“We never tried to jump too high with our projects, at least not before we were sure we’d have a safe landing, in order to avoid mistakes and failures,” she says. “In fact,” she adds, “we never celebrated the laying of a cornerstone – we always marked hanukat bayit [housewarming or inauguration] ceremonies.”
Though the foundation has close ties to the Jerusalem Municipality, it is nevertheless an independent institution, as per Kollek’s vision right from the beginning. This status has always been carefully preserved, says Cheshin, except for a few years, during Ehud Olmert’s two terms as mayor.
The “clash” between Olmert and Cheshin erupted right at the start of Olmert’s tenure, and eventually brought him to the decision to establish an additional foundation for Jerusalem.
The new foundation’s results were less than spectacular, with many donors not understanding why the city needed two. Quite a few simply refused to donate to either.
Cheshin had to work hard to retain her donors, most of whom remained faithful to the institution established by Kollek, whose name to this day, she says, still has the power to open doors and hearts.
Although Cheshin’s relationship with present Jerusalem Mayor Nir Barkat are good, Cheshin doesn’t hesitate to acknowledge that the foundation’s independence isn’t guaranteed, and that the struggle to preserve it never ends.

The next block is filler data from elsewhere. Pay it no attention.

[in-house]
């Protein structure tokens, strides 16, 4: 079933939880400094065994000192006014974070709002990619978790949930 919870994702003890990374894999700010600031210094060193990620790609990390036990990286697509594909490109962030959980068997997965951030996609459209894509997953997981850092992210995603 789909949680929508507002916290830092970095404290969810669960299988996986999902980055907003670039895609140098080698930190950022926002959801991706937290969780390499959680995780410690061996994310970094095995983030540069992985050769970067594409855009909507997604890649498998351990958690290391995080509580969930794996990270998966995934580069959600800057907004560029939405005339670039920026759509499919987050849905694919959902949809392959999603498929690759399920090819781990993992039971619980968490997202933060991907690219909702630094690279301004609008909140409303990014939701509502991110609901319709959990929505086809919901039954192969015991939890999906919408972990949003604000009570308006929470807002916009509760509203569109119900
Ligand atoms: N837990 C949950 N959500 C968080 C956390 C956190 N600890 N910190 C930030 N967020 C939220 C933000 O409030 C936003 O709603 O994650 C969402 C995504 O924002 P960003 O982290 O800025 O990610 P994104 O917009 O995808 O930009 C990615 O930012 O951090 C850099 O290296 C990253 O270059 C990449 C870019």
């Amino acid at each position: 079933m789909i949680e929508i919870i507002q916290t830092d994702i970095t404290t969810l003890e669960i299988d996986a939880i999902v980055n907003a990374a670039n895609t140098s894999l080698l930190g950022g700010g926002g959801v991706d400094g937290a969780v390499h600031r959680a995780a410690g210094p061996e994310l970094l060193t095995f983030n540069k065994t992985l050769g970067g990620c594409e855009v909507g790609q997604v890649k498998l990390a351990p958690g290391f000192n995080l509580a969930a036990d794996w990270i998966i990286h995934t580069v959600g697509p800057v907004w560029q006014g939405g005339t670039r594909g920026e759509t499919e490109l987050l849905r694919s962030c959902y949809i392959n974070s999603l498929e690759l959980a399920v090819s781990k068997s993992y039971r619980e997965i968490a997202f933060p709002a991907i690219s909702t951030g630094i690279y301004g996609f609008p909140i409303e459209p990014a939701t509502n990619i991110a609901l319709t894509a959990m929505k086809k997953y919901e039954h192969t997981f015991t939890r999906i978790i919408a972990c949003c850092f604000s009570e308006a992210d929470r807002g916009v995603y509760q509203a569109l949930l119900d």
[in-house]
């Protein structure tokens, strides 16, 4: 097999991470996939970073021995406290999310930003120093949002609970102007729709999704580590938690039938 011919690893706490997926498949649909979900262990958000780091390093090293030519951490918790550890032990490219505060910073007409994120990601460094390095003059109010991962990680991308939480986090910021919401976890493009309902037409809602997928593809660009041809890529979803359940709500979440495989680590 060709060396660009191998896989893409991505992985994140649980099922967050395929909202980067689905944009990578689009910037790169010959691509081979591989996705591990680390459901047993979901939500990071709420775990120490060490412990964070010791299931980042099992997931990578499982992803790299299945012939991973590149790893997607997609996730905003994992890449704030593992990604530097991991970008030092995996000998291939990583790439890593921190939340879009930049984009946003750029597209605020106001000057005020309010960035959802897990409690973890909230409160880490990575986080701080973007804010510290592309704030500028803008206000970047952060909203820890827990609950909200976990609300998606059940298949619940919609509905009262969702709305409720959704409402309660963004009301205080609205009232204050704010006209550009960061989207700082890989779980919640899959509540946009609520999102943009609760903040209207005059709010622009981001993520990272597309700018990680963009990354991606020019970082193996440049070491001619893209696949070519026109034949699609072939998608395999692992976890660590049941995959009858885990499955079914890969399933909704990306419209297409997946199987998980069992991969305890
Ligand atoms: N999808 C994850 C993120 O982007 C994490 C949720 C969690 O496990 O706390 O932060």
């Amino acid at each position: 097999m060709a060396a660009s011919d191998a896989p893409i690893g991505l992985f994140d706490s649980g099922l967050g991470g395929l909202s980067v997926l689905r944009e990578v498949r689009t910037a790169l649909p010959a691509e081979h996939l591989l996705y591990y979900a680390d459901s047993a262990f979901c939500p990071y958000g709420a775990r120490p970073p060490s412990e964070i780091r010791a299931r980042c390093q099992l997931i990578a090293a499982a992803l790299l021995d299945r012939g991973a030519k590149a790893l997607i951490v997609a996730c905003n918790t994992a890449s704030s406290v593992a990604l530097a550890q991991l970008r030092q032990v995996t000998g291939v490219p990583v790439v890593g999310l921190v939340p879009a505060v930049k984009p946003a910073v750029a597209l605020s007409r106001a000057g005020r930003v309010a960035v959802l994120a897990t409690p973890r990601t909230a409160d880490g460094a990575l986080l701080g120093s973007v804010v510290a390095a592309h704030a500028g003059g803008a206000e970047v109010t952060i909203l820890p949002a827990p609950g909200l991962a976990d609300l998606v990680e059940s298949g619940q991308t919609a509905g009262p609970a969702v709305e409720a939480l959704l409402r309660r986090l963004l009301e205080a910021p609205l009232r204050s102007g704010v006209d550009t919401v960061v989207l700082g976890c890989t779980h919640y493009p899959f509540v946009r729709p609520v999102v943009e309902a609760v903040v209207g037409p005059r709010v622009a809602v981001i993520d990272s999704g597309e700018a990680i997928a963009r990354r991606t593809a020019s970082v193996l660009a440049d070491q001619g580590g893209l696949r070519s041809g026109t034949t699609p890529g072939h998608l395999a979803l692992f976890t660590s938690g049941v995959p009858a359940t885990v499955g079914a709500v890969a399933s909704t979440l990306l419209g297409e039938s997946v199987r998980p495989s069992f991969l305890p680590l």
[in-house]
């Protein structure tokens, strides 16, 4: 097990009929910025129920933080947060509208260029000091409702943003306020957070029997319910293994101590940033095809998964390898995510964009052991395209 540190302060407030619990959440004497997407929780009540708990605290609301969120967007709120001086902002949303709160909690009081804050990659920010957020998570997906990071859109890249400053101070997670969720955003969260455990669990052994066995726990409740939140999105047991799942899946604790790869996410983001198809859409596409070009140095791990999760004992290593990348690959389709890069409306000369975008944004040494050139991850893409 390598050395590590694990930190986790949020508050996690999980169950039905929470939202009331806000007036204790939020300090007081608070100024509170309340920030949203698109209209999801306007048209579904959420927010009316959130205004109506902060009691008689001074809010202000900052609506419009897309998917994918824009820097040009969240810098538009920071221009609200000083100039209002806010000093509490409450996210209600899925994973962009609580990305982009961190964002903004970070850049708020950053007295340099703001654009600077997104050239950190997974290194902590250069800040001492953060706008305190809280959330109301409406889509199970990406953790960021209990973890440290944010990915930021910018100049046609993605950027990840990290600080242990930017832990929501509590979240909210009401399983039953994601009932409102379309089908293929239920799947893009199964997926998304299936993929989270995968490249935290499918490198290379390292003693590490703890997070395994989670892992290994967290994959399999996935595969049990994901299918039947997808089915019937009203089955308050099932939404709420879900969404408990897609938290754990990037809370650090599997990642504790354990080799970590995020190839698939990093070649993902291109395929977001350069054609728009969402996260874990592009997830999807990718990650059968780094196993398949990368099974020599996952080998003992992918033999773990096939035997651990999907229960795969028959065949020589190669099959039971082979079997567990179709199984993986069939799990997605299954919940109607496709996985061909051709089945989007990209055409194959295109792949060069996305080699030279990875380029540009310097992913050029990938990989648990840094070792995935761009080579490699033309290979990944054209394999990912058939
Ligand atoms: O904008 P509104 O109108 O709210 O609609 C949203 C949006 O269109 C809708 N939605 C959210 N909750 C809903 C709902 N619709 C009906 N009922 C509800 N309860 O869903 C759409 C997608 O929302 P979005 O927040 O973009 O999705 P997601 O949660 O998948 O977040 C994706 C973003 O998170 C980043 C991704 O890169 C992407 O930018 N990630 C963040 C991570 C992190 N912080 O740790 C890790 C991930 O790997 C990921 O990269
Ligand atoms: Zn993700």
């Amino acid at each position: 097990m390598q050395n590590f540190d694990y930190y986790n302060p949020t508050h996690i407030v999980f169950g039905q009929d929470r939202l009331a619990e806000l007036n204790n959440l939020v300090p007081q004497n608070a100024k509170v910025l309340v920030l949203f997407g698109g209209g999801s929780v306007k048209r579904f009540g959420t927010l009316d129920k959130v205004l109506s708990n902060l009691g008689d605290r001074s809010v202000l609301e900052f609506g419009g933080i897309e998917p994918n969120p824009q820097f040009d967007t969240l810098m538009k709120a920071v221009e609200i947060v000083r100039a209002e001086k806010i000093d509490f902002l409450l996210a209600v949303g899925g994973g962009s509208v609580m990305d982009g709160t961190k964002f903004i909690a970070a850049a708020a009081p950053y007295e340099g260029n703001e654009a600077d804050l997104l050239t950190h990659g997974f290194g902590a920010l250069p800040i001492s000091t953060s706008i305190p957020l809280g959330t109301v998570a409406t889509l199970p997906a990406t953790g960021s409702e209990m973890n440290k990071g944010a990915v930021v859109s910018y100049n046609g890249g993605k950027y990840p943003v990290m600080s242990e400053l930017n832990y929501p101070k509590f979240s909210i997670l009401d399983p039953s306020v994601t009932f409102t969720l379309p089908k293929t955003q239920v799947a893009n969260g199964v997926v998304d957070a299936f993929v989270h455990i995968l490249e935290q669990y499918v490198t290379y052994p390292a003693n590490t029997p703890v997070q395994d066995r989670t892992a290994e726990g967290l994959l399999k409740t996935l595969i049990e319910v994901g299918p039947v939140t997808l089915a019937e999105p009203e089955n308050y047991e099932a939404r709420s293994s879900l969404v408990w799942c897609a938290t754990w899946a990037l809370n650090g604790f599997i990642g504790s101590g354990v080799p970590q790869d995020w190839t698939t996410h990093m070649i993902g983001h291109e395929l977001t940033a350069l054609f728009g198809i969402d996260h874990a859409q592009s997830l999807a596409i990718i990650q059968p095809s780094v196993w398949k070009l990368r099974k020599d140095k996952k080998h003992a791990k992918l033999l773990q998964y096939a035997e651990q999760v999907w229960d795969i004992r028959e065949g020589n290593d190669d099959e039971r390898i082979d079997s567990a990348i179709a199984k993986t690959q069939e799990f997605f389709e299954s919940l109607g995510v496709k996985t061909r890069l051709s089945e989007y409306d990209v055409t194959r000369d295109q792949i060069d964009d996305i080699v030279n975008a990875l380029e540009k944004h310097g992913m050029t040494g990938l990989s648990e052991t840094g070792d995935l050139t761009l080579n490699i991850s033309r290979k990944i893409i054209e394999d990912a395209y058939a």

“Leading this foundation requires the skill of a tightrope walker. It might be easier for Mark [Sofer], because he has skills I am totally deprived of, like diplomacy – which can help a lot. I, and this isn’t a secret, have never been a diplomat. I’ve always gone straight ahead.
“I realize that conditions [today] are much more difficult and in that context, Mark’s skills will be very important. He realizes this is a once-in-a-lifetime opportunity, and he understands that if, at the head of the Jerusalem Foundation, he acts wisely, the sky is the limit.”
However, Cheshin doesn’t hide her concern for the future.
“Fund-raising while the image of Jerusalem and of Israel in general is so bad isn’t easy. The problem lies even here, among ourselves – too many of the young generation are leaving the city, because they cannot find their place here. The attitude of the ultra- Orthodox community has become a serious problem and the young do not wish to stay here anymore. They cannot even come to visit anymore – they feel it’s no longer their city. And their parents follow them outside. It’s a terrible thing.”